Antenatal pelvic floor biometry is related to levator ani muscle injury
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To evaluate the relationship between antenatal pelvic floor biometry and levator ani muscle (LAM) injury in Chinese women.


Three-dimensional transperineal ultrasound was performed in nulliparous Chinese women with a singleton pregnancy at 9–12 weeks, 26–28 weeks and 36–38 weeks of gestation and again at 12 months after delivery. Hiatal anteroposterior (AP) diameter, transverse diameter and area were measured on the antenatal ultrasound volumes obtained at rest, on Valsalva maneuver and during pelvic floor muscle contraction (PFMC). LAM injury was evaluated using ultrasound volumes obtained during PFMC at 12 months after delivery.


In total, 328 women completed the study. At 12 months after delivery, 38 (14.8% of those who delivered vaginally) women had LAM injury; 28 were unilateral (14 right- and 14 left-sided) and 10 were bilateral. In all three trimesters there was smaller hiatal AP diameter and hiatal area in women with LAM injury when compared with women without injury. On multivariable analysis of the three factors, hiatal AP diameter at rest, hiatal area at rest and operative vaginal delivery, only hiatal AP diameter at rest in all three trimesters was an independent factor of LAM injury. A larger hiatal AP diameter at rest in the first, second and third trimesters reduced the likelihood of LAM injury with odds ratios of 0.21, 0.15 and 0.21, respectively.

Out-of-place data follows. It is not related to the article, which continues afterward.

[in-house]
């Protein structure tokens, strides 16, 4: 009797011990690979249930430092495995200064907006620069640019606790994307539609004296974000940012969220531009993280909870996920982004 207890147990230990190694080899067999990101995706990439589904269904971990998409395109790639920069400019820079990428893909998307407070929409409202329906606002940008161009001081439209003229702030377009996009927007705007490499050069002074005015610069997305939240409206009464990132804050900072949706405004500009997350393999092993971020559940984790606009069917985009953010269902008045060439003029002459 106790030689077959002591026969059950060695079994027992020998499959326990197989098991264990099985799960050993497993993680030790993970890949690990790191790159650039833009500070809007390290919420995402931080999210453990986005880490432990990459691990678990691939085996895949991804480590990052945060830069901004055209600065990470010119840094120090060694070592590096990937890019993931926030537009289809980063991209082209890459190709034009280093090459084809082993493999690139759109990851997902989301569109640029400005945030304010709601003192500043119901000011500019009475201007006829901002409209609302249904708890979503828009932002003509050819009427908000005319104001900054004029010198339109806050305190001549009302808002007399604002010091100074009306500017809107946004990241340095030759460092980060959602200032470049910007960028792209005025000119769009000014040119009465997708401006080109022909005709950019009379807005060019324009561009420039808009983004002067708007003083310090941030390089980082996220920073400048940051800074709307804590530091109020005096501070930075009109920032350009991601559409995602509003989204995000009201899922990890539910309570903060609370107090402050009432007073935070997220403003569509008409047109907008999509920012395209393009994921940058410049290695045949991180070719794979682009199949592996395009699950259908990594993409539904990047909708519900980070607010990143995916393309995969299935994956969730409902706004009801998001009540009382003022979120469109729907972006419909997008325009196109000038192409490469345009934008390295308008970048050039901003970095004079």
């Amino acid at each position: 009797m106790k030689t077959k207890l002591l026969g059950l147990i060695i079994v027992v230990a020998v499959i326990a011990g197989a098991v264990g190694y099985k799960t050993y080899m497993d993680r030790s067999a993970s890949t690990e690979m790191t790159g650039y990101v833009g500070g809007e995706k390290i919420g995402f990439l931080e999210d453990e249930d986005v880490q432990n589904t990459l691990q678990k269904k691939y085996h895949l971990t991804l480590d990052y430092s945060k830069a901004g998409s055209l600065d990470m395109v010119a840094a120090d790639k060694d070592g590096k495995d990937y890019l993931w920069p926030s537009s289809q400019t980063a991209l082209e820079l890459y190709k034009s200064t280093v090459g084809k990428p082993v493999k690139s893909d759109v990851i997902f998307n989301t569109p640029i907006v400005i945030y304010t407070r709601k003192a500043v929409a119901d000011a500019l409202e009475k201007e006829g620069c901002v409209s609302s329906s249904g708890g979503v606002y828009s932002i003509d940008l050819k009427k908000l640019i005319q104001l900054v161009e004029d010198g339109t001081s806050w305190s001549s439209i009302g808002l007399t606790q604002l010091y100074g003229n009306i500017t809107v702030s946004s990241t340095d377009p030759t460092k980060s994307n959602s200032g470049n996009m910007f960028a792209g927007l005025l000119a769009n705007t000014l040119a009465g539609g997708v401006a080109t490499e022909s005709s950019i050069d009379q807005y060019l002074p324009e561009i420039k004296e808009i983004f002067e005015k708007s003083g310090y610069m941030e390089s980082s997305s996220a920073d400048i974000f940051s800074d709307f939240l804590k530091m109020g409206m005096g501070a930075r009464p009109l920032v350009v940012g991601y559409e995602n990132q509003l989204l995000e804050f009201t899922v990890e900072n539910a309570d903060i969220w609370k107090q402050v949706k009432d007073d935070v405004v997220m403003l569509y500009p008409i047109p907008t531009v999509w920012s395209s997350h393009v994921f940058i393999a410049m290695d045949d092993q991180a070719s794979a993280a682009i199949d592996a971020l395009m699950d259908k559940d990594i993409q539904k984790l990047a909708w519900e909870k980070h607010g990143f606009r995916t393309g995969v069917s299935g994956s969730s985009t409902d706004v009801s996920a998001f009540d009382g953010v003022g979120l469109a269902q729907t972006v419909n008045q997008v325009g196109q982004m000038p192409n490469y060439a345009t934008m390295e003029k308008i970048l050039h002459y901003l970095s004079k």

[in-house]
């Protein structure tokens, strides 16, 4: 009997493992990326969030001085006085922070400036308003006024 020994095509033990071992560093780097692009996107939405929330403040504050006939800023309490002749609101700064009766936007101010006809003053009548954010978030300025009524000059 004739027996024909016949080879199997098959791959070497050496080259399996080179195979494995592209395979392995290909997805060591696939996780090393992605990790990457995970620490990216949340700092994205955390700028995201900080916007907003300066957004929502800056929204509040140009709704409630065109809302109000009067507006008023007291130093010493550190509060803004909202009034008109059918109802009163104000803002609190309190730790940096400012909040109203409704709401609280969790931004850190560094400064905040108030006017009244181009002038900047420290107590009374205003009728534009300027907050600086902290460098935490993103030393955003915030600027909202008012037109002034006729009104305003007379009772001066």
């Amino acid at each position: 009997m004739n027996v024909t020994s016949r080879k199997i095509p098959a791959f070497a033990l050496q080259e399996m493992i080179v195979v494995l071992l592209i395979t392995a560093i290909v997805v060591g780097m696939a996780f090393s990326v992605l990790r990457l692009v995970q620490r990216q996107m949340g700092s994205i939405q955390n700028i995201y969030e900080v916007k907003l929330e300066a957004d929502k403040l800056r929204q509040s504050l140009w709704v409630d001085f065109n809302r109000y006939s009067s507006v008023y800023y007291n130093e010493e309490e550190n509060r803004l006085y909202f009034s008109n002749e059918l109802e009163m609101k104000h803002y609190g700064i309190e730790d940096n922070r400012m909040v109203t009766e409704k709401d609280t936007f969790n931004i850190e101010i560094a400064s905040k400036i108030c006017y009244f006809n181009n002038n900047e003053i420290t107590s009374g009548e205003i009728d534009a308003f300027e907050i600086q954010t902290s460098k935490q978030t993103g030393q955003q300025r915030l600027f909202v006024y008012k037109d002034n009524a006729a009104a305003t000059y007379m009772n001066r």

A smaller antenatal hiatal AP diameter at rest is a risk factor for LAM injury. The hiatal AP diameter is relatively simple to measure and the error in measurement is relatively small. A prospective study to confirm this relationship and to explore whether this measurement, performed in the midsagittal plane, is repeatable should be performed.
All Author(s) ListChan SSC, Cheung RYK, Yiu KW, Lee LL, Chung TKH
Journal nameUltrasound in Obstetrics and Gynecology
Volume Number48
Issue Number4
Pages520 - 525
LanguagesEnglish-United Kingdom
Keywordshiatal AP diameter, hiatal area, hiatal dimension, levator ani muscle injury, pelvic floor biometry
Web of Science Subject CategoriesAcoustics; Obstetrics & Gynecology; Radiology, Nuclear Medicine & Medical Imaging

Last updated on 2021-16-01 at 01:20